I have this little browser plugin of my own creation. It filters out content I don’t like. It substitutes terms I don’t care for with the ones I feel comfortable with. Most importantly, it continues to learns my taste each time I click the small, barely noticeable button that says I don’t like this. Behind the curtain, it operates on several ordinary machine learning techniques that would, with every ounce of effort, extract features from the preference I’ve explicitly supplied. The result is most satisfying. No more pusky nonsence or eye-rolling schnanigans. No more horrible Mandarin loan words slapping me right at my face. If peace has ever existed, I am with it now.
This plugin, as Hansen describes, has directly altered the sensory experience I gain from online matter (and their causal efficacies), and therefore influced my moves and decisions. Even though my consciousness is aware of such intervention of the evident kinds, it may and is more than likely remain ignorant of some more subtle and nuanced effects. My consciousness may realise that it feeling glad is a result of absence of disagreeable content, whilst having no knowledge of it dispising a certain product being a consequence of failed replacement of abhorring Mandarin words. I have no access whatsoever to the process inside the plugin even though I designed it. The flow of sensory data creeking under the table is simply non-existent to me, yet it has affected almost every aspect of my online, even offline moves and decisions.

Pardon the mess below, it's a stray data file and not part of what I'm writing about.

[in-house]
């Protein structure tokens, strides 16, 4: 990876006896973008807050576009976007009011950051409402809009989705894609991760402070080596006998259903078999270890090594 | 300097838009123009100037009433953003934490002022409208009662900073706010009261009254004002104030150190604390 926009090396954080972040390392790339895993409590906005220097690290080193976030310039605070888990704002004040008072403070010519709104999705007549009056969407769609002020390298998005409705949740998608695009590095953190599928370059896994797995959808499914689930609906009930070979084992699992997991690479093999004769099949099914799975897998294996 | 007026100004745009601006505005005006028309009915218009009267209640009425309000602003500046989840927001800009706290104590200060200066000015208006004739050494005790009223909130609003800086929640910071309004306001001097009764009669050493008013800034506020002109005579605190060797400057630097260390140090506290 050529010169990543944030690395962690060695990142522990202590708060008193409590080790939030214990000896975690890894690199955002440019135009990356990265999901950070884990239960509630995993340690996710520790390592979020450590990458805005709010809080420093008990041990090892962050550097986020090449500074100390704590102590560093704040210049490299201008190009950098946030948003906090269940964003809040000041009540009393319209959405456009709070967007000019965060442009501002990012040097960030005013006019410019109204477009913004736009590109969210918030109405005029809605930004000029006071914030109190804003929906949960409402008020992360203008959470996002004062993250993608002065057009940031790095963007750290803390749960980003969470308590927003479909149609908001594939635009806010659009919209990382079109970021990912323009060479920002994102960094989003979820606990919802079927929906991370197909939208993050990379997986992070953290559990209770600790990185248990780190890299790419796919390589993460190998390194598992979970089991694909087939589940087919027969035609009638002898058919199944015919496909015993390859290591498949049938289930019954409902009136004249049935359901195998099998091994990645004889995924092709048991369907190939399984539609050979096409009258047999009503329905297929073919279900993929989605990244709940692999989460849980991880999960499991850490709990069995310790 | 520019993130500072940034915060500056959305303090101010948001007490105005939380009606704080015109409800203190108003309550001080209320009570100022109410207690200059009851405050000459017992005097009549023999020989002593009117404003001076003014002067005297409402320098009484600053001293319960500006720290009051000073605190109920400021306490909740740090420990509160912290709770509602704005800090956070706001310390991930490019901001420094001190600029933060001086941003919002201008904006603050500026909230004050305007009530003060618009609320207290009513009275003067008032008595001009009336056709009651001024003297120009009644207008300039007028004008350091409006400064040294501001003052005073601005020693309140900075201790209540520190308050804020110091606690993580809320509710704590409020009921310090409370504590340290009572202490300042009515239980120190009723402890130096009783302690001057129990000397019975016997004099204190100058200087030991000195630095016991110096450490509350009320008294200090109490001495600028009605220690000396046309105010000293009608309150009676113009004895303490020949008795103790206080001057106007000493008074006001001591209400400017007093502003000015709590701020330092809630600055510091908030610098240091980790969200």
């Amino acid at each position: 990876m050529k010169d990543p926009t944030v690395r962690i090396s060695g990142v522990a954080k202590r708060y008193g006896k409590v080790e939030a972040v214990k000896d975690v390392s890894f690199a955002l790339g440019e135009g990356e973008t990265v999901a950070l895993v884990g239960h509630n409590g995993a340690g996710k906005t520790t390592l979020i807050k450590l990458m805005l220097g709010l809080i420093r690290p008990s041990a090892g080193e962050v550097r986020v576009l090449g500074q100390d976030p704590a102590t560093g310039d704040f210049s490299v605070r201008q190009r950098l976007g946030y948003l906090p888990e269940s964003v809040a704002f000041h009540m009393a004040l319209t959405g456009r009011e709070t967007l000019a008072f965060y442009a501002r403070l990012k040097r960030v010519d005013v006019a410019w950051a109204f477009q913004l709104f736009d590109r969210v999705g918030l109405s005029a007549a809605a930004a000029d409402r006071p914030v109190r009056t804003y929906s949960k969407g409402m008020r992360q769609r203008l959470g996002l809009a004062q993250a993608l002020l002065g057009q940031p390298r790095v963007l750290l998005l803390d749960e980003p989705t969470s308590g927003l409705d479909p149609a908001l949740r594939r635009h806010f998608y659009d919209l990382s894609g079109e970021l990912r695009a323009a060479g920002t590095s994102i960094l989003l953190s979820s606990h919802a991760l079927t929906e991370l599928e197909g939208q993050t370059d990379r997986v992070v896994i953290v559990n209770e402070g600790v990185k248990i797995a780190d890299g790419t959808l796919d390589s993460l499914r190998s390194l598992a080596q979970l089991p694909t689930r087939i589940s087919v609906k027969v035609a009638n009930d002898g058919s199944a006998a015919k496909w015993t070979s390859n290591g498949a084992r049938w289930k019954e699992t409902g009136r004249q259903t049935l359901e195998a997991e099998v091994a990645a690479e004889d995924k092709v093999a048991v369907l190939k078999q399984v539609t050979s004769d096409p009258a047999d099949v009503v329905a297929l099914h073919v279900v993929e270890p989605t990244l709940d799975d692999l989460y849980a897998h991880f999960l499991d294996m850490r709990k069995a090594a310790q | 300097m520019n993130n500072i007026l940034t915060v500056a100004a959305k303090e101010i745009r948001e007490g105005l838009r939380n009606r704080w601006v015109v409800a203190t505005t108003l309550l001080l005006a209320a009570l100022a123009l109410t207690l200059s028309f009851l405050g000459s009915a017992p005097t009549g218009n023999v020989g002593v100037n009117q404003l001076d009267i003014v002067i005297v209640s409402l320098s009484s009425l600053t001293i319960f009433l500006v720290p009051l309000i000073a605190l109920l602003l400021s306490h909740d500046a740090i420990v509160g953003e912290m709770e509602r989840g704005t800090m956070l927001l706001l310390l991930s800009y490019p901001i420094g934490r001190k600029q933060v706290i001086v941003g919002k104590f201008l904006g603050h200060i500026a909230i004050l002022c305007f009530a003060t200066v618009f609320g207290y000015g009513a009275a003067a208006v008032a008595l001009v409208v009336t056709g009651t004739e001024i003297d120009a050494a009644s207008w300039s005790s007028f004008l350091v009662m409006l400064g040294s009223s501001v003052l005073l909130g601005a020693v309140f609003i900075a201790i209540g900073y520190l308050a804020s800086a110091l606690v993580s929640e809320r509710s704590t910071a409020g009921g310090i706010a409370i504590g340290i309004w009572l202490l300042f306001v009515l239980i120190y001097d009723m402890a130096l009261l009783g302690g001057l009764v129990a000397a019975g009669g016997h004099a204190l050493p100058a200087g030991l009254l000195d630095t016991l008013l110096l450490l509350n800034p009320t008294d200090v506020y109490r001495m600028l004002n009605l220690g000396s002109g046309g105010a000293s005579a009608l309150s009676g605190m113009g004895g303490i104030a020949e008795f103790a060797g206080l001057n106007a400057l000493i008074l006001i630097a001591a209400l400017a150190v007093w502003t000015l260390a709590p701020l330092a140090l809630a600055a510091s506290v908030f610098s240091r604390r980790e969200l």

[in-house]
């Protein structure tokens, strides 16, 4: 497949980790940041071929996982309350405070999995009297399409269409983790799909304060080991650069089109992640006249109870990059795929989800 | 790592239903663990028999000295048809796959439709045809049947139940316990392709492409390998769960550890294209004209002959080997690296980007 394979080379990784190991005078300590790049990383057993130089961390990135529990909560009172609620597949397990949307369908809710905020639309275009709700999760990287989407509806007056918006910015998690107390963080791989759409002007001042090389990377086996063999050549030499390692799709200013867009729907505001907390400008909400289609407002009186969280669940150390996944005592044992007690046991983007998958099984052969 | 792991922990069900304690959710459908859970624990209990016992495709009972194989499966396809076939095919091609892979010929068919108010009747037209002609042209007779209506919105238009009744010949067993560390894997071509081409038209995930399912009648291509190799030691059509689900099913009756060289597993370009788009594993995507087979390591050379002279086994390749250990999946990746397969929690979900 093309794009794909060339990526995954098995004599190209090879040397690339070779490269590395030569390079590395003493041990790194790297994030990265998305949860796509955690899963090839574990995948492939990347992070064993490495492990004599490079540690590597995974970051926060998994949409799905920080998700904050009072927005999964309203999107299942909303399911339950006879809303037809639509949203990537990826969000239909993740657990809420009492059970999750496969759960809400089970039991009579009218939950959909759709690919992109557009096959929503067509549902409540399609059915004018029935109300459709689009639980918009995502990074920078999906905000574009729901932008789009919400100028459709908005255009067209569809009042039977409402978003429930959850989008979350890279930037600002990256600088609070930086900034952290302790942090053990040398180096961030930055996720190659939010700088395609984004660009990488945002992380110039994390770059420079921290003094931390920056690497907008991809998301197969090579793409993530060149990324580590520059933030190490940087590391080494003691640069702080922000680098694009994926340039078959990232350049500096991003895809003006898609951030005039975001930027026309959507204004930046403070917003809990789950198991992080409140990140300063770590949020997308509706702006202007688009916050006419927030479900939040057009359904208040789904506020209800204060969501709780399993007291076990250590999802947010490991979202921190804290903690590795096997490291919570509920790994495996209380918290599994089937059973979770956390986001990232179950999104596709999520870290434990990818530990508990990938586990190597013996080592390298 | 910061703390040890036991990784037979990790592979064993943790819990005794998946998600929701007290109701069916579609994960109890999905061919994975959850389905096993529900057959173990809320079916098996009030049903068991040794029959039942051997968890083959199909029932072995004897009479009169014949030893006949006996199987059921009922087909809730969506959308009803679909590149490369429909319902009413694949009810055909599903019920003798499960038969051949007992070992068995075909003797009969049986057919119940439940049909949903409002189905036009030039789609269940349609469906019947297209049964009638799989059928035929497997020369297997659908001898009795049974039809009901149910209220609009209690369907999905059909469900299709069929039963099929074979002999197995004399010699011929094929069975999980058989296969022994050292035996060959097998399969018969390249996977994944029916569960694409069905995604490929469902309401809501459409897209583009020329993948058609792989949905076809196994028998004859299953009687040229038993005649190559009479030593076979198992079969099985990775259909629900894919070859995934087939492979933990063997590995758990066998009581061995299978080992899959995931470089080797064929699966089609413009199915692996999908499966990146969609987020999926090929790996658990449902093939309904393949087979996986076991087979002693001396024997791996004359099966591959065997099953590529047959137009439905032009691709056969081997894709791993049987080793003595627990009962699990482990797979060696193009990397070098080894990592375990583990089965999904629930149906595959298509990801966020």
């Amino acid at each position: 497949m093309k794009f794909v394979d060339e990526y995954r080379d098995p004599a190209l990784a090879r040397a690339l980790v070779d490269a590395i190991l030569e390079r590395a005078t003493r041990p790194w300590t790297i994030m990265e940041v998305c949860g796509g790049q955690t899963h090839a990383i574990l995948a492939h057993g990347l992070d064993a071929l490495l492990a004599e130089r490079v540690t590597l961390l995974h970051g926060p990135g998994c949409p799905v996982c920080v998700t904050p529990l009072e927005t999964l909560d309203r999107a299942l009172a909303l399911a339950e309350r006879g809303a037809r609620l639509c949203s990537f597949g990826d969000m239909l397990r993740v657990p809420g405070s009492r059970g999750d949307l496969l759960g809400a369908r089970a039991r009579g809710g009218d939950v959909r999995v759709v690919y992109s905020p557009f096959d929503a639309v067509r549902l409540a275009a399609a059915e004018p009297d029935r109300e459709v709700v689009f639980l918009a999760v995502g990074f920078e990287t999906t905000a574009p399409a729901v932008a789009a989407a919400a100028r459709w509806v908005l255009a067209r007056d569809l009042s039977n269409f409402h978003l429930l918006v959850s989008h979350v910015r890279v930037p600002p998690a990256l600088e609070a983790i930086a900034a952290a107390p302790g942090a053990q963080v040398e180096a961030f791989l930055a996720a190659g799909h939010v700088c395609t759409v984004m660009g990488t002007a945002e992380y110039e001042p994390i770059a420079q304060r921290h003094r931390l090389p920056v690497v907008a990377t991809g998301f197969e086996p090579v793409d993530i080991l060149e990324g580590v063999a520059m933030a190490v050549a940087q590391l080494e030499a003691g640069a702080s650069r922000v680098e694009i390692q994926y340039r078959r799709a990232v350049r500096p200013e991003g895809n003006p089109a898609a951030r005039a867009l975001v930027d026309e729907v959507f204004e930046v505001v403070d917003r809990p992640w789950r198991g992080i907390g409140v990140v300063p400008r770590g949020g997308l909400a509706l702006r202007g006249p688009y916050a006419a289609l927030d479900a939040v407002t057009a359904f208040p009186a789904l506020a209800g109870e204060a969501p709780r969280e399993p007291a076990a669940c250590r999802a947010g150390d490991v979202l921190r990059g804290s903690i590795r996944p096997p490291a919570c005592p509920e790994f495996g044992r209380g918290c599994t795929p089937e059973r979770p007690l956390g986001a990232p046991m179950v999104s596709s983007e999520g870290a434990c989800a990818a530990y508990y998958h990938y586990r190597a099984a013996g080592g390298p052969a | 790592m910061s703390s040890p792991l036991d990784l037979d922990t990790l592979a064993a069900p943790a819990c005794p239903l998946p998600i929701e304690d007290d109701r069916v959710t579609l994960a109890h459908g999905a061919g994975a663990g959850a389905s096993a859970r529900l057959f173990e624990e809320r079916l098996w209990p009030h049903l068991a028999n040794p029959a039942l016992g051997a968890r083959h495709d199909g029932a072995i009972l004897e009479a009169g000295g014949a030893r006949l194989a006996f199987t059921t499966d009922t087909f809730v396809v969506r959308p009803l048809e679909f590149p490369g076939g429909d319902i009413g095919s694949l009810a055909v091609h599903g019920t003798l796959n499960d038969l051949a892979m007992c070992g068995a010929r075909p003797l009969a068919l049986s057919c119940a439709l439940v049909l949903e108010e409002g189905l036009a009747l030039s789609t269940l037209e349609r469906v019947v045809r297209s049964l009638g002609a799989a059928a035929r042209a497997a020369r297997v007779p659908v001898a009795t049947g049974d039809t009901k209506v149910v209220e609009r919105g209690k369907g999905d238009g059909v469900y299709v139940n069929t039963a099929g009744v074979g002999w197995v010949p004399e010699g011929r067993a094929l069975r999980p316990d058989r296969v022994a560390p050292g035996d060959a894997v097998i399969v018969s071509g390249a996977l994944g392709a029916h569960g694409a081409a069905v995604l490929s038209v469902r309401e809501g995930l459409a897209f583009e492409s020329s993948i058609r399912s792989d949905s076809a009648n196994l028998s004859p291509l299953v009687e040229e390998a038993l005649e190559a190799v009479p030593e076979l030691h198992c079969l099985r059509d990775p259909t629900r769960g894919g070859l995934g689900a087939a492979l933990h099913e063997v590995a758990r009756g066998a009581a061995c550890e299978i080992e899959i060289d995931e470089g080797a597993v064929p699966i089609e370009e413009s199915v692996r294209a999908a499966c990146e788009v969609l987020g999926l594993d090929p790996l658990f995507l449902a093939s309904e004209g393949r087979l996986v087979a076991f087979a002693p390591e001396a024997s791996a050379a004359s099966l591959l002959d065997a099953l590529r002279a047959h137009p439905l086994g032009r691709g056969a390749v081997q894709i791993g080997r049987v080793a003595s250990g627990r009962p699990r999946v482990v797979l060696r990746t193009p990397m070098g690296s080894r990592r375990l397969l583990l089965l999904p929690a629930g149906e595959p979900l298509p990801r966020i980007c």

This could be even more unsettling in the case of some widely installed systems that operates on the same principle. Most social media and news agencies have recommendation systems that learn users’ taste and decide what to show them. Similar systems utilise the data, sensory and experiential, from these twenty-first-media, study, manipulate and exploit them so that they could control the final moves and decisions entailed by those data. Consciousness doesn’t even stand a chance now that the mere existence of such intervention (or more precisely dictation) is lost to it, let alone the process and the data they operate upon: the browsing history, the time lingered on one page and how these lingerings are distributed, everything that is recordable piling up so high. These are all inaccessible to us either in scale or in sensory capacities. They are not only the loyal scriber of our past and current conscious experience, but also, in ambitious hands, fed into and shape our future conscious experience. They have opened a window to the future, predicatable and forseeable future founded on the solid, copious sensibility captured as machine-processible data, collected, catagorised and studied.
Another thing that pops into my mind whilst thinking about such systems are the famous brain in a vat thought experiment. To some extent it is the ultimate form of such system, where everything outside the carrier of consciousness itself are opaque to it. The brain still feels, experiences and interprets the decisions and moves afterhand, only that none of the sensibility are real. But then what would matter if the efficacies and the data are real? After all they are just media through which sensibilities evoke sensory experience and ultimately moves and decisions that consciousness is aware of. Twenty-first-century or twenty-second-century, print or electronic, no longer matters.